MORGANTON, NC (WBTV) - Nancy Whisenant has been a licensed wildlife rehabilitator for more than two decades. She has cared for everything from bunnies, to bear cubs, to deer.
She is called on by Wildlife Resource Officers when wild animals are killed on a highway or elsewhere and their babies are left behind. So far this year, she has cared for more than 80 bunnies and 20 fawns. Her job is to raise them in a way that they can be released into the wild at some point.
Last week a call came in from Asheville stating that a fawn needed to be cared for. Though she has done it hundreds of times before, this case is different. The fawn is the smallest she has ever seen, she said.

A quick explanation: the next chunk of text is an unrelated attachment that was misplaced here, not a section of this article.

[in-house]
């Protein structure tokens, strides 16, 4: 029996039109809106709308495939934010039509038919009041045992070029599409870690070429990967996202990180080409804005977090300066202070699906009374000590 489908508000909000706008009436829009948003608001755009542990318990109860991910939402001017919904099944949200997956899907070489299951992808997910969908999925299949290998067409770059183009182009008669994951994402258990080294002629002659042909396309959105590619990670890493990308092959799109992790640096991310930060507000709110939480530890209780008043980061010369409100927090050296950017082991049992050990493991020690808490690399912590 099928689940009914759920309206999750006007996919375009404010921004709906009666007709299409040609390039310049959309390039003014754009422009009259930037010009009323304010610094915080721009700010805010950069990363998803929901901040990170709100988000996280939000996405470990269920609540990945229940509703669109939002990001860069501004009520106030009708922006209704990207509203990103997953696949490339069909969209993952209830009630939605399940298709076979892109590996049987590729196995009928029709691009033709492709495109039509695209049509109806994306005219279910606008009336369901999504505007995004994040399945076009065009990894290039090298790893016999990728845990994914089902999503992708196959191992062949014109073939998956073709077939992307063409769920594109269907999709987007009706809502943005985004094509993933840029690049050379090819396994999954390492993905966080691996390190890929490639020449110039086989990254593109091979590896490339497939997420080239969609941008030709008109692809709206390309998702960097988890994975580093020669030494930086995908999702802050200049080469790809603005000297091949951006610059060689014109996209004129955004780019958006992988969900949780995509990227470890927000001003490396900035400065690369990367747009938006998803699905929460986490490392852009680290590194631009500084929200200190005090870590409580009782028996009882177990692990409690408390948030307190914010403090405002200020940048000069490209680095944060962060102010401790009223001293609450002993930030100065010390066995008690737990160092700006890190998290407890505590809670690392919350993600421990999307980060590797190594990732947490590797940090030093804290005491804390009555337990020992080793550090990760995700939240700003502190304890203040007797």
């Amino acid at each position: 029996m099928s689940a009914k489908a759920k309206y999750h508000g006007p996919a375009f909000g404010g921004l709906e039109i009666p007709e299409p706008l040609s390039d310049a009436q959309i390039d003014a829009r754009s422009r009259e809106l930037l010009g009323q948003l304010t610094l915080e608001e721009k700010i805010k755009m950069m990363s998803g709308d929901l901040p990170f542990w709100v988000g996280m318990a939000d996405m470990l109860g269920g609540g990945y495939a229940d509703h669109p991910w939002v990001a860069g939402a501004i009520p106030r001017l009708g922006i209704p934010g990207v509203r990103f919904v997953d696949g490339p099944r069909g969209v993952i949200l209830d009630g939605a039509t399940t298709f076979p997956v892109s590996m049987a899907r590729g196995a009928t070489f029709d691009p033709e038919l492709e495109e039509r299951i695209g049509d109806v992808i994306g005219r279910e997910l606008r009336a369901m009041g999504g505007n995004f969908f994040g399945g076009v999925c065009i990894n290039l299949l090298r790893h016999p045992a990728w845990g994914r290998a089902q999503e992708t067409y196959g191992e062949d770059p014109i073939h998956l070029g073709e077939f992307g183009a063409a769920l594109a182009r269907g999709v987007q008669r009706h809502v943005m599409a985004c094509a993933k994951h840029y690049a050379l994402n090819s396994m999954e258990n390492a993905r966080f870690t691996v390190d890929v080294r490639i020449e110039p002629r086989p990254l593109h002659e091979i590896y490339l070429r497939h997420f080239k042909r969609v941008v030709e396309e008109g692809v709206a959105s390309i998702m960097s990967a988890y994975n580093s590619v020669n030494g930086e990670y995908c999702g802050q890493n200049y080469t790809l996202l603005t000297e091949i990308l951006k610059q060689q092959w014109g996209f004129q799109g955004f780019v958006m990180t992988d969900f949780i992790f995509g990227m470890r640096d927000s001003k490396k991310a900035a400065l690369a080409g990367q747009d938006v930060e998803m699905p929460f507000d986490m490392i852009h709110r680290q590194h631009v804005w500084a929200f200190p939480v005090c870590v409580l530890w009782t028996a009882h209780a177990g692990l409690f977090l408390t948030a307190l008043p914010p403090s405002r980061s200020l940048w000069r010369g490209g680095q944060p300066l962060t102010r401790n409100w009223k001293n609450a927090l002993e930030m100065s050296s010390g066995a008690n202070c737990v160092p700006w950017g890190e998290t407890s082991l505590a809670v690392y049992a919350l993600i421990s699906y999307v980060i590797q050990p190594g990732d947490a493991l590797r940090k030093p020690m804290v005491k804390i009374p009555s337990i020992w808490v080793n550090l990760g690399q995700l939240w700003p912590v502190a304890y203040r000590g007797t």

"Much smaller than a normal newborn," she says.
Most newborn deer are in the six-pound range. This female fawn was less than three. Whisenant says in the week that she had had it, the fawn's prognosis has improved markedly. It was thin and full of maggots when she got it, but now the tiny deer is eating and thriving.
Whisenant says this is the busiest time of year for cases like this, and she wants to remind people that unless they are experts with a license in wildlife rehabilitation, taking care of an animal like a fawn is illegal.
"If they catch you, you will be fined," she said.
She also says most people do not have the training or proper food for the animals and could, in fact, kill it when trying to care for it.
Anyone who comes across a young wild animal should call a North Carolina Wildlife Resources Officer. They will determine if the animal needs the special care that Whisenant can provide.
In many cases, she says, nothing has happened to the mother and, "She will be back." In the case of bear cubs being found, it can actually be dangerous to get near them because "Its momma won't like that."